The multimedia stations along the walls of the exhibition room — made from light wood and inspired by Haines designs — feature wheelchair-accessible, rectangular tables that function as desks. Flat screens are mounted above each desk, with slim, black desktop touch screens and overhead audio feeds.
The Sunnylands Yellow informational panels cover diverse topics, from midcentury modern architecture to environmental sustainability. Pocket doors open to the sun-drenched art exhibition hallway along the front (east-facing side) of the building. Tall glass cases are spread along the outer glass wall, offering plenty of room to stop and admire. The exhibits will change annually and feature only art that is not light sensitive.
“This provides a neutral space with good light to display objects from the Sunnylands Collection,” Rowe says. “The first exhibition will be English silver gilt. The Annenbergs began collecting it in the mid-’50s and assembled a very important collection, including a lot of pieces that were in the royal collection.”
The visitor center gift shop with a long, pale onyx counter and neutral walls faces a bank of trim white lockers available to visitors. The wall color continues, but terrazzo flooring gives way to gray polished concrete in the center’s studio area, created as a multipurpose room to accommodate groups of up to 120 people. Sleek, utilitarian, floor-to-ceiling white cabinets line the walls.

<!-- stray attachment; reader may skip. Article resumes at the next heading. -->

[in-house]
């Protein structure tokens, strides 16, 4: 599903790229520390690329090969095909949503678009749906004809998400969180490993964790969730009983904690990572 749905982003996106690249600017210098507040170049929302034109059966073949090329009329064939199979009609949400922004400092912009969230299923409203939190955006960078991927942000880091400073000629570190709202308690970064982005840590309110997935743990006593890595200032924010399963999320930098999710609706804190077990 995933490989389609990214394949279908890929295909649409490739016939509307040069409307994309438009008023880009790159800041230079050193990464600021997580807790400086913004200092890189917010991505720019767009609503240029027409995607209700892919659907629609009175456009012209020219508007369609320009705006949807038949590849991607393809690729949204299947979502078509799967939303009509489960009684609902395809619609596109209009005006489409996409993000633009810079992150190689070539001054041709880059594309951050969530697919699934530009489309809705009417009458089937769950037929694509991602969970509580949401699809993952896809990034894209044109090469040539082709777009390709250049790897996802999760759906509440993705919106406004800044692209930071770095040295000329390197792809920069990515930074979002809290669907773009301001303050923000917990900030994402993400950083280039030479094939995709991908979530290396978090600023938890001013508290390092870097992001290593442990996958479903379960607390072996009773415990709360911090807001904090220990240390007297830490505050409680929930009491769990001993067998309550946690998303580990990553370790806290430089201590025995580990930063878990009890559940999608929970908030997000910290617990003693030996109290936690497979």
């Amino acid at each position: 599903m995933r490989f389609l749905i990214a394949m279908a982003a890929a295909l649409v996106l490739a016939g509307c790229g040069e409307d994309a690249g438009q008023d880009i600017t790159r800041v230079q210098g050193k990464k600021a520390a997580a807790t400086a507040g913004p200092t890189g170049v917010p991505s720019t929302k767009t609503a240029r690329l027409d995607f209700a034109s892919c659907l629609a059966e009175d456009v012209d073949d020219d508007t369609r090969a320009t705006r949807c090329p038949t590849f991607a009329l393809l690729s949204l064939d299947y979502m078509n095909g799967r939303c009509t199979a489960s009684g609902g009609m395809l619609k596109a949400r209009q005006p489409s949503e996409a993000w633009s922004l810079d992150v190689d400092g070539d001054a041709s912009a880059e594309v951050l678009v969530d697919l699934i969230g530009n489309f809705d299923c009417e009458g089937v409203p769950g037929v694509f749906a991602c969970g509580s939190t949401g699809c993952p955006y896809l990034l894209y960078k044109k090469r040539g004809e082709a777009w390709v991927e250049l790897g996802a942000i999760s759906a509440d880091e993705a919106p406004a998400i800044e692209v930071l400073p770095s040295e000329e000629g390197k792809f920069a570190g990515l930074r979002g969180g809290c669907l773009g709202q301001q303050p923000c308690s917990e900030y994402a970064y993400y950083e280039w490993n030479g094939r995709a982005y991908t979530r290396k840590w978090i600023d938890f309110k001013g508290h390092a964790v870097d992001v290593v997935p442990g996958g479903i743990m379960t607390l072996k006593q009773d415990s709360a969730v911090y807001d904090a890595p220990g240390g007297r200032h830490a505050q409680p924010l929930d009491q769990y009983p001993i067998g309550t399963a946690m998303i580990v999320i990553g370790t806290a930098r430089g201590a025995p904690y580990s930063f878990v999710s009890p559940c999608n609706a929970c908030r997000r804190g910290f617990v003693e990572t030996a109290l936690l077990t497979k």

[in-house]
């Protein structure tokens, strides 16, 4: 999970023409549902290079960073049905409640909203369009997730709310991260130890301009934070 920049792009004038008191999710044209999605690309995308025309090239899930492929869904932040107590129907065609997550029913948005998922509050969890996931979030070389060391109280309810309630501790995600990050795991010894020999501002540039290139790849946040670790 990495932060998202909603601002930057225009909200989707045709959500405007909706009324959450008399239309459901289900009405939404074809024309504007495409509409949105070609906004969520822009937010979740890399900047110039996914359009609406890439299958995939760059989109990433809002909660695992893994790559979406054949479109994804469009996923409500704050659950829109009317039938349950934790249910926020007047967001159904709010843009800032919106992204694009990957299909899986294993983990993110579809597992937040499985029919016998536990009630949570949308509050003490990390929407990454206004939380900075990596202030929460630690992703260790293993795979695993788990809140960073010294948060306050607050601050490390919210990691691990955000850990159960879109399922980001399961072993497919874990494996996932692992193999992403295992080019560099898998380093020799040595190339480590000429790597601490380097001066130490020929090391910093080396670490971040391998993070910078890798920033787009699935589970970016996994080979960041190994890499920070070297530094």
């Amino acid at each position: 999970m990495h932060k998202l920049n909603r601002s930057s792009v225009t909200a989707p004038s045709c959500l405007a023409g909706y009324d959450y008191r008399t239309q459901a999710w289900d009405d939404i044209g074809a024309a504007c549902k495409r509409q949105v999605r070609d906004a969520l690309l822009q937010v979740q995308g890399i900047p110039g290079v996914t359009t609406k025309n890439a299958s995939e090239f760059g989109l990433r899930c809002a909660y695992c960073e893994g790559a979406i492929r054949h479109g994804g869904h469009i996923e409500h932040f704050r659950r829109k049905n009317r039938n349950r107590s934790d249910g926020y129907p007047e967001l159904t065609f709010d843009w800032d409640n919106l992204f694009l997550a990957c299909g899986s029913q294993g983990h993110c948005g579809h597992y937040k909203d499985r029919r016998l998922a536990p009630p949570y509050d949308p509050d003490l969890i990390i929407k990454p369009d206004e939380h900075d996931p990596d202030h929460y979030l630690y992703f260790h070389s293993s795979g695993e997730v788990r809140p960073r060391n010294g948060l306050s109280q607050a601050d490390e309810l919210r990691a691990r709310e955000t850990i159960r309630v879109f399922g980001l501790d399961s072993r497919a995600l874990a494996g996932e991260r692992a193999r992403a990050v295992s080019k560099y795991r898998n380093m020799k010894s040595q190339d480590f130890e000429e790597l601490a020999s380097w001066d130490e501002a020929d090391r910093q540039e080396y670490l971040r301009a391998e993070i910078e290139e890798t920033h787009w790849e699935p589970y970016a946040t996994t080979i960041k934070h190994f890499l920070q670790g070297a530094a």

At the back of the center, more glass, simple white tables, and more Donghia chairs dot the café. The feel is airy, friendly, and approachable. Photographs of the Annenbergs at play adorn the walls. A chrome-framed glass dis-play case winks humorously to the Annenbergs and their famous guests: It holds 72 golf balls retrieved from the property’s lakes and emblazoned with famous logos and names such as “Nixon,” “Macleans Toothpaste,” “Hogan,” “Mr. Ambassador,” and, simply, “Lee.”
This visitor center is meant to give people an experience and a true understanding of whom the Annenbergs were.
“I think people rode by [Sunnylands] and wondered what was behind the pink walls,” Barker says. “They were real people. They were such a team. And they were remarkable people.”